Illustration: Rose Wong
Imagine that your team has been hard at work on a major project for the past several months. But, despite your best efforts, you came up short—that project failed to meet the original goals that you set. In fact, the harsh truth is that you weren’t even close to hitting those objectives.
You gather your team members together for a retrospective to discuss where things ran off the rails. Now, how does that conversation go?
Perhaps your team immediately starts pointing fingers. They blame other people and departments for not getting them what they need in time. They say that the timeline was way too tight. They complain about the fact that they didn’t have the resources they needed. They were doomed from the start.
Or, maybe your team steps up and has a productive conversation. Each team member takes a turn recognizing the role they played in the project’s downfall. They explain what they learned from the experience and highlight things they’d do differently next time.
Here’s your pop quiz: Which reaction would you prefer? Obviously the second one, right?
That second example represents a team that has a high level of accountability. Have you heard that term before? We aren’t surprised. It’s become a major point of focus for many managers today. So, let’s dig into what accountability is, why it matters, and how you can increase it on your own team.
First, Let’s Define Accountability
A straightforward definition of accountability is when a person accepts responsibility for their actions and decisions—without any prompting, pleading, or incentive. Accountability means that a person willingly steps up to recognize their role in different scenarios, as opposed to pointing fingers or passing the buck.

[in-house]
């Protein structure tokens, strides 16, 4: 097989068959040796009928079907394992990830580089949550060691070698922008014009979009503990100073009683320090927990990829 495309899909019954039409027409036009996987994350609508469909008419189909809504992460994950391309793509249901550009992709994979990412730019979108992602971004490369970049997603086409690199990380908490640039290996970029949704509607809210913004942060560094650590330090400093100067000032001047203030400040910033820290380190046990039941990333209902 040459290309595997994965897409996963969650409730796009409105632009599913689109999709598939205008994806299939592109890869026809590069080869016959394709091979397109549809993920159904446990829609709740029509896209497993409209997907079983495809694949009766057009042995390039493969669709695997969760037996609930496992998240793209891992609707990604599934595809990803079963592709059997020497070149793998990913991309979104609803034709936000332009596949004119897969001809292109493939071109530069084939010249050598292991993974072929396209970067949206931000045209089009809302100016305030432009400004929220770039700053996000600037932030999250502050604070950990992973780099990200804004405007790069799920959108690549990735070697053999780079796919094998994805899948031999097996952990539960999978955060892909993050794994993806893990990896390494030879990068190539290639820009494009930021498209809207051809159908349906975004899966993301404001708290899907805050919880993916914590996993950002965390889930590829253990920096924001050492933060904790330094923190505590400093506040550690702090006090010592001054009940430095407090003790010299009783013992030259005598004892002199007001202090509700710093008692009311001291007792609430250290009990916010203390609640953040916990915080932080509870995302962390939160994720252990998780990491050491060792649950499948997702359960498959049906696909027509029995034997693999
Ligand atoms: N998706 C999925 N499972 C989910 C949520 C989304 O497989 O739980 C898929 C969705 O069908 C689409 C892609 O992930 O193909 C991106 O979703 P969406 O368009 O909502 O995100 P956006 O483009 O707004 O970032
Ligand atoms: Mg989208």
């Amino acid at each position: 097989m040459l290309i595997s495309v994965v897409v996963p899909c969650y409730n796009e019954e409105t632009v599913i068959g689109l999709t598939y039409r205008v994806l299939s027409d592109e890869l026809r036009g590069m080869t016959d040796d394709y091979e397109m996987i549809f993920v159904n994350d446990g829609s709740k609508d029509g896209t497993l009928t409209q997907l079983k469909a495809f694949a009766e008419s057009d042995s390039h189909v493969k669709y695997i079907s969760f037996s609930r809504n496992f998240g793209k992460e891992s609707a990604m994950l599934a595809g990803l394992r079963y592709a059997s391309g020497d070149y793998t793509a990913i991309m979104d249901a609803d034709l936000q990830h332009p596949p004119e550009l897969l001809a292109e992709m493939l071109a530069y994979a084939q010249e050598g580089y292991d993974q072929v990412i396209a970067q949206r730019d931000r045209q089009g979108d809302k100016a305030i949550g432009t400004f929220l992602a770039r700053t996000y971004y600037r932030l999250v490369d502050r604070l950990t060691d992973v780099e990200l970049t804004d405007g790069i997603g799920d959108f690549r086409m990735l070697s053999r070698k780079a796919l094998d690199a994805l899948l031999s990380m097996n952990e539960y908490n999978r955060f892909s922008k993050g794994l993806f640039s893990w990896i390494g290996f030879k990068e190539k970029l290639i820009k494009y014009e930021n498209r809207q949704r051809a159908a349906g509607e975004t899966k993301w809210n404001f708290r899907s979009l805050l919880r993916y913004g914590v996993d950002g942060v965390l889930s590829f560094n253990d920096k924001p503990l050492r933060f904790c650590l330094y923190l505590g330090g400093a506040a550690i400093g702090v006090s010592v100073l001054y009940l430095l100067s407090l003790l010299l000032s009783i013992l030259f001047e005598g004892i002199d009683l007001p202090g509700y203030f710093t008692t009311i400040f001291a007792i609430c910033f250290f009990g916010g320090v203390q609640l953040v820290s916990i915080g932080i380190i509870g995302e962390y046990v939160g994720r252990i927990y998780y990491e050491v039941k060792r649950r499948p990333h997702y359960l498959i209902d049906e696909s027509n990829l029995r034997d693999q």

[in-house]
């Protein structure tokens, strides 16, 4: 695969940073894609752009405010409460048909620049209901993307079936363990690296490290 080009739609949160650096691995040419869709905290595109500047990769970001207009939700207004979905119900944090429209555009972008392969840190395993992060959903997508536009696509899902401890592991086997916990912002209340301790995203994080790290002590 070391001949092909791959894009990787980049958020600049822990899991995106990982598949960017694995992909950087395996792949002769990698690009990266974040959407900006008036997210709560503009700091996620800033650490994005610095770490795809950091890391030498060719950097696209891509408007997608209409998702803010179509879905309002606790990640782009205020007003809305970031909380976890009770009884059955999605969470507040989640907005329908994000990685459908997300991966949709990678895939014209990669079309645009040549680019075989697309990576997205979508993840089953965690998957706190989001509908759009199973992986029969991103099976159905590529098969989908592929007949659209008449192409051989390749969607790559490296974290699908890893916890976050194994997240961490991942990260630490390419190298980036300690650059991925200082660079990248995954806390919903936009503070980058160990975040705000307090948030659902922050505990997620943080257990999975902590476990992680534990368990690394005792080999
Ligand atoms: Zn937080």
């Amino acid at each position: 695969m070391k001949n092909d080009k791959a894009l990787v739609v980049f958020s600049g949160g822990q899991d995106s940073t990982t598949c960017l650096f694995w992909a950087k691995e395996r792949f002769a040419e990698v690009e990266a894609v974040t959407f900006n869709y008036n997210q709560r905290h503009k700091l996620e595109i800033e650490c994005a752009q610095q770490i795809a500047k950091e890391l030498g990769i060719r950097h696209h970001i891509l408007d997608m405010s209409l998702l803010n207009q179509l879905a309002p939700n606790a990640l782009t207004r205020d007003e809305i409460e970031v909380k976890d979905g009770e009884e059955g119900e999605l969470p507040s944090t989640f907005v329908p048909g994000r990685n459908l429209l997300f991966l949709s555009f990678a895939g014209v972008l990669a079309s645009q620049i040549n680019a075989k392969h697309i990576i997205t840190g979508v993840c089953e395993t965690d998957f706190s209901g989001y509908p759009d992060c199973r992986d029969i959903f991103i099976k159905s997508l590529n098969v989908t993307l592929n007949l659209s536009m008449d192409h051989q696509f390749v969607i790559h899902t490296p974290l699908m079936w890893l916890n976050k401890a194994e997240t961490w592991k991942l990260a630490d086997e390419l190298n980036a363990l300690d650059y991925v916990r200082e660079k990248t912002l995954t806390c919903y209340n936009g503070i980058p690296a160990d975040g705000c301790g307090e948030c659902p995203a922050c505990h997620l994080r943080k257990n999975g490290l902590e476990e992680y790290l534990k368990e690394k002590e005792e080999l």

For many people, accountability often inspires visions of negative situations, like times where they’ve made a mistake. They take this term to mean that they need to own that misstep without sweeping it under the rug.
That’s true, but it’s important to note that mistakes aren’t the only situation where accountability applies. This word carries weight in a variety of contexts (both positive and negative!). It’s about understanding what’s expected of you, and taking ownership of how you fulfill (or fail to fulfill) those expectations.
Put simply, accountability is all about accepting responsibility for yourself.
Why Does Accountability Matter?
With that definition in mind, it probably isn’t tough to imagine why accountability in the workplace is important. But, let’s dig into a few benefits of a team that’s highly accountable.
1. It Boosts Trust
Accountability isn’t just a priority for you as the manager—it’s a priority for your team as well. In one study, nine out of 10 employees cited accountability as one of the top development needs they want to see at their organization.
So, why do employees value this characteristic in both their leaders or their colleagues? A large part of it comes back to trust.
Having a team full of people who never accept accountability quickly fosters a toxic culture. When employees don’t feel that their team members will hold themselves liable for their own behaviors and performance, they’re likely to constantly look over their shoulders with concern that one of their team members will throw them under the bus.
But, when everybody answers for their own performance, people feel confident that their team members will support them, rather than sacrifice them for personal gain.
2. It Improves Performance
High-performing teams typically have clearly-defined roles and responsibilities, detailed expectations, and frequent check-ins for monitoring progress.
All of those things boost accountability among team members, and ultimately decrease confusion and save precious time. The result is significantly improved performance across your entire team.
3. It Allows for Learning
Your employees are going to have a challenging time developing and improving if they never recognize their starting point. How will they identify ways they can grow and advance if they refuse to acknowledge their own errors and pitfalls?